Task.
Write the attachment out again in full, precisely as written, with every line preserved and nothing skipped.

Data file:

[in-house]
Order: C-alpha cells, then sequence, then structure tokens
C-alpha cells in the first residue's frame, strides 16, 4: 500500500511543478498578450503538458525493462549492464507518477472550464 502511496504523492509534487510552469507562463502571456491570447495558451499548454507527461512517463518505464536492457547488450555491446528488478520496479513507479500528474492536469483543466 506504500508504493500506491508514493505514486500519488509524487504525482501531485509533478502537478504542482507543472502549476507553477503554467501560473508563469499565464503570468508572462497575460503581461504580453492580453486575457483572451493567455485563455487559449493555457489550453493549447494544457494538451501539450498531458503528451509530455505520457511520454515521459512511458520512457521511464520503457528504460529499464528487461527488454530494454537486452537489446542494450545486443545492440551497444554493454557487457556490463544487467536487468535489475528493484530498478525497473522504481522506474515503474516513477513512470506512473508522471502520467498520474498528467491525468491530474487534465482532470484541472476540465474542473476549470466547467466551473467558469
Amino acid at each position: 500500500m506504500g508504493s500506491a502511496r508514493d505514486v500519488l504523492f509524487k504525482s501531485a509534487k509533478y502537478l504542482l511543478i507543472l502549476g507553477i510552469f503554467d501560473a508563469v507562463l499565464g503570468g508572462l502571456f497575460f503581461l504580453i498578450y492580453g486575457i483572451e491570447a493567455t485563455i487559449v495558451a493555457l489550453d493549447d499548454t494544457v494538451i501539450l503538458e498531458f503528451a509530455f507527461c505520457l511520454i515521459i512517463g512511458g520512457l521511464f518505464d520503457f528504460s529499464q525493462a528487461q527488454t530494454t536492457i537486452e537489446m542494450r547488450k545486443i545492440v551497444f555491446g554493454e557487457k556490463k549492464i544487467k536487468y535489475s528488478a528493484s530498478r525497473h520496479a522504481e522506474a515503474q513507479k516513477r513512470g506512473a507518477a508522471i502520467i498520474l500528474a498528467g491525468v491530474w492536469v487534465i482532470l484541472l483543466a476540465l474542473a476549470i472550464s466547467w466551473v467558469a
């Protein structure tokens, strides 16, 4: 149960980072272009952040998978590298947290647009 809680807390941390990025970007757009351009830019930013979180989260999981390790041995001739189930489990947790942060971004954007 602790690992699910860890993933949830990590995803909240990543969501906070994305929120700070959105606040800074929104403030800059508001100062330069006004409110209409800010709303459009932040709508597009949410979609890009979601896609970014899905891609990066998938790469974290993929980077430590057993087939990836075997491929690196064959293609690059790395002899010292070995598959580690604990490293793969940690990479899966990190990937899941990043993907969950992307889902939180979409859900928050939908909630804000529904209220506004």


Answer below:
[in-house]
Order: C-alpha cells, then sequence, then structure tokens
C-alpha cells in the first residue's frame, strides 16, 4: 500500500511543478498578450503538458525493462549492464507518477472550464 502511496504523492509534487510552469507562463502571456491570447495558451499548454507527461512517463518505464536492457547488450555491446528488478520496479513507479500528474492536469483543466 506504500508504493500506491508514493505514486500519488509524487504525482501531485509533478502537478504542482507543472502549476507553477503554467501560473508563469499565464503570468508572462497575460503581461504580453492580453486575457483572451493567455485563455487559449493555457489550453493549447494544457494538451501539450498531458503528451509530455505520457511520454515521459512511458520512457521511464520503457528504460529499464528487461527488454530494454537486452537489446542494450545486443545492440551497444554493454557487457556490463544487467536487468535489475528493484530498478525497473522504481522506474515503474516513477513512470506512473508522471502520467498520474498528467491525468491530474487534465482532470484541472476540465474542473476549470466547467466551473467558469
Amino acid at each position: 500500500m506504500g508504493s500506491a502511496r508514493d505514486v500519488l504523492f509524487k504525482s501531485a509534487k509533478y502537478l504542482l511543478i507543472l502549476g507553477i510552469f503554467d501560473a508563469v507562463l499565464g503570468g508572462l502571456f497575460f503581461l504580453i498578450y492580453g486575457i483572451e491570447a493567455t485563455i487559449v495558451a493555457l489550453d493549447d499548454t494544457v494538451i501539450l503538458e498531458f503528451a509530455f507527461c505520457l511520454i515521459i512517463g512511458g520512457l521511464f518505464d520503457f528504460s529499464q525493462a528487461q527488454t530494454t536492457i537486452e537489446m542494450r547488450k545486443i545492440v551497444f555491446g554493454e557487457k556490463k549492464i544487467k536487468y535489475s528488478a528493484s530498478r525497473h520496479a522504481e522506474a515503474q513507479k516513477r513512470g506512473a507518477a508522471i502520467i498520474l500528474a498528467g491525468v491530474w492536469v487534465i482532470l484541472l483543466a476540465l474542473a476549470i472550464s466547467w466551473v467558469a
């Protein structure tokens, strides 16, 4: 149960980072272009952040998978590298947290647009 809680807390941390990025970007757009351009830019930013979180989260999981390790041995001739189930489990947790942060971004954007 602790690992699910860890993933949830990590995803909240990543969501906070994305929120700070959105606040800074929104403030800059508001100062330069006004409110209409800010709303459009932040709508597009949410979609890009979601896609970014899905891609990066998938790469974290993929980077430590057993087939990836075997491929690196064959293609690059790395002899010292070995598959580690604990490293793969940690990479899966990190990937899941990043993907969950992307889902939180979409859900928050939908909630804000529904209220506004």